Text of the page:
US-CERT issued a technical alert on Oct.21 warning of advanced persistent threat activity targeting energy and other critical infrastructure sectors across the United States.
The technical alert was compiled with information provided from both the Department of Homeland Security (DHS) and the FBI. According to the analysis, energy, nuclear, water, aviation and critical manufacturing sectors are at risk from an ongoing cyber-attack.
"DHS assesses this activity as a multi-stage intrusion campaign by threat actors targeting low security and small networks to gain access and move laterally to networks of major, high value asset owners within the energy sector," the US-CERT alert warns. "Based on malware analysis and observed IOCs [indicators of compromise], DHS has confidence that this campaign is still ongoing, and threat actors are actively pursuing their ultimate objectives over a long-term campaign."
The attack has been ongoing since at least May and is related to a campaign that Symantec reported on Sept. 6 identified as Dragonfly 2.0. According to Symantec's analysis, the attacks have been under way since December 2015, with an increasing number of attacks in 2017.
According to US-CERT, the industrial cyber-attacks have two categories of victims: staging and intended targets. The staging victims are used as launch points from which the attackers are able to reach intended targets.
The US-CERT technical alert provides detection and prevention guidelines to help defend against the industrial cyber-attack campaign. Among the guidelines are IOCs, IP addresses, domain names and IPS signatures to help detect potentially malicious activity.
"Reviewing network perimeter netflow will help determine whether a network has experienced suspicious activity," the technical alert states.
Security experts contacted by eWEEK were not surprised by the US-CERT technical alert.
"What I can say is that in over 10 years now, I have yet to not find ongoing active issues in every ICS facility I've been to," Bryan Singer, director of security services for IOActive, told eWEEK. "I’ve noticed, somewhat anecdotally, a broad increase in ICS-specific malware and targeted threats, particularly in the last three years."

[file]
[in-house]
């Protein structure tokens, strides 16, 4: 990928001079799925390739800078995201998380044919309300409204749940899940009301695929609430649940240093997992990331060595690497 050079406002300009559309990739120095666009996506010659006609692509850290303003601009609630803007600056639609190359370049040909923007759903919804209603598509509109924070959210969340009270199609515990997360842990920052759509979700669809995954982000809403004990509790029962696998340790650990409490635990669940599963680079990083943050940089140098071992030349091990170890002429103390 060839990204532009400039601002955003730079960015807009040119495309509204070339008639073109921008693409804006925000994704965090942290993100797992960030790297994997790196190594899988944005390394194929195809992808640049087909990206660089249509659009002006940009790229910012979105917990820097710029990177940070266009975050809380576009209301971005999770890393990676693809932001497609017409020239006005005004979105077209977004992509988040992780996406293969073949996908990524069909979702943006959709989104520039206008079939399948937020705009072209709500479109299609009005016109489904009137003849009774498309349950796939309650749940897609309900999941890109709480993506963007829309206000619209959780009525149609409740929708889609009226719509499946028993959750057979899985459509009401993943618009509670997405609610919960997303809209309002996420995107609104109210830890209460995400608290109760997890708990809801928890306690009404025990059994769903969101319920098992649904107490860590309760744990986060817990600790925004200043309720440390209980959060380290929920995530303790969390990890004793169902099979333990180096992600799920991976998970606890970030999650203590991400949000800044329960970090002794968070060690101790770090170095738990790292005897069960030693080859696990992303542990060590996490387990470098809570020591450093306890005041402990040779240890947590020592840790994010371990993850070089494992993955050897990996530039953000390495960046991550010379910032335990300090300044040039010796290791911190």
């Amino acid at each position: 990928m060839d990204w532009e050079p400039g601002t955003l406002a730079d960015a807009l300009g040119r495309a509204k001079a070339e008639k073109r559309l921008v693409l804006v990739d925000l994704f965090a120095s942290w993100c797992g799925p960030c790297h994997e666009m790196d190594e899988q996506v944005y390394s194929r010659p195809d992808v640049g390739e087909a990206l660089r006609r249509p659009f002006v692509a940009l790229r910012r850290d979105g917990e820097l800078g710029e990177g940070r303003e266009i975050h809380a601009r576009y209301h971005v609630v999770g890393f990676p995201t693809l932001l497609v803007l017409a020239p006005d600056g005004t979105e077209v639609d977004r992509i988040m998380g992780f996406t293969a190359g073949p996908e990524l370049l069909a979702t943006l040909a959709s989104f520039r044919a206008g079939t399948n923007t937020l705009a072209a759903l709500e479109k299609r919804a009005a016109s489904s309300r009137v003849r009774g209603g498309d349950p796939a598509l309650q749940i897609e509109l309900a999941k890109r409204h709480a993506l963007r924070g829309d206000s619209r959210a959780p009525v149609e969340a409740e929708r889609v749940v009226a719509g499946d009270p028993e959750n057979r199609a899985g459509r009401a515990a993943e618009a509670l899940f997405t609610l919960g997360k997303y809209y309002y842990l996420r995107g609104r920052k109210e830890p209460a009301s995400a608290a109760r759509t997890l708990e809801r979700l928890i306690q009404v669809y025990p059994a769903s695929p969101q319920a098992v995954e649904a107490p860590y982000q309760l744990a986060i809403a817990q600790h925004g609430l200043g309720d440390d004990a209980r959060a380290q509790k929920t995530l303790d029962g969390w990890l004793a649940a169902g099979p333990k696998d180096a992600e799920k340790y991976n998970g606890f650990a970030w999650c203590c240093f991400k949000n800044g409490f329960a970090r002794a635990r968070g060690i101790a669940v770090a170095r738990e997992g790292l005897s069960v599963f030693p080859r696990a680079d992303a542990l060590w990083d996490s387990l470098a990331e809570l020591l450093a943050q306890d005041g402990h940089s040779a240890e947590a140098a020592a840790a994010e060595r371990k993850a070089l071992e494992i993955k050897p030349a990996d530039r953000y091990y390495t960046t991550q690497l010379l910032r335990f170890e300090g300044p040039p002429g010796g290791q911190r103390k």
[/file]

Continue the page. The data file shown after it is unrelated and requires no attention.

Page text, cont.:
Dean Weber, CTO of Mocana, said this is not the first time that he's heard of attacks against industrial control systems (ICS) with command and control capabilities on the energy, nuclear and critical manufacturing sectors. That said, Weber noted that this is the first recent cyber-attack campaign targeting water utilities and aviation.
"The recon attacks reported by US-CERT have brought to light the fact that cyber-attacks on our critical infrastructure are starting with an attack against Windows-based computer systems," Weber said. "Unfortunately, corporate IT networks are not always separated from the operational technology (OT) networks, making them particularly vulnerable."
David Zahn, general manager of the Cybersecurity Business Unit at PAS, also wasn't surprised by the US-CERT technical alert. The critical infrastructure is a high value target that, if exploited, can produce significant political or financial gain, he said. In Zahn's experience, approximately, 80 percent of all cyber-assets in an industrial facility are not visible to cyber-security personnel. Many industrial cyber-assets were built and implemented with a focus on function and not security, he added.
"This leaves them vulnerable to exploitation if an attacker can gain access, which is what much of the US-CERT advisory describes," Zahn said. "Companies are focusing on security fundamentals right now. They are adopting technology and business processes that answer questions such as, what are my cyber-assets, where do I have vulnerabilities, was there an unauthorized change, and can I recover quickly?"
Sean Michael Kerner is a senior editor at eWEEK and InternetNews.com. Follow him on Twitter @TechJournalist.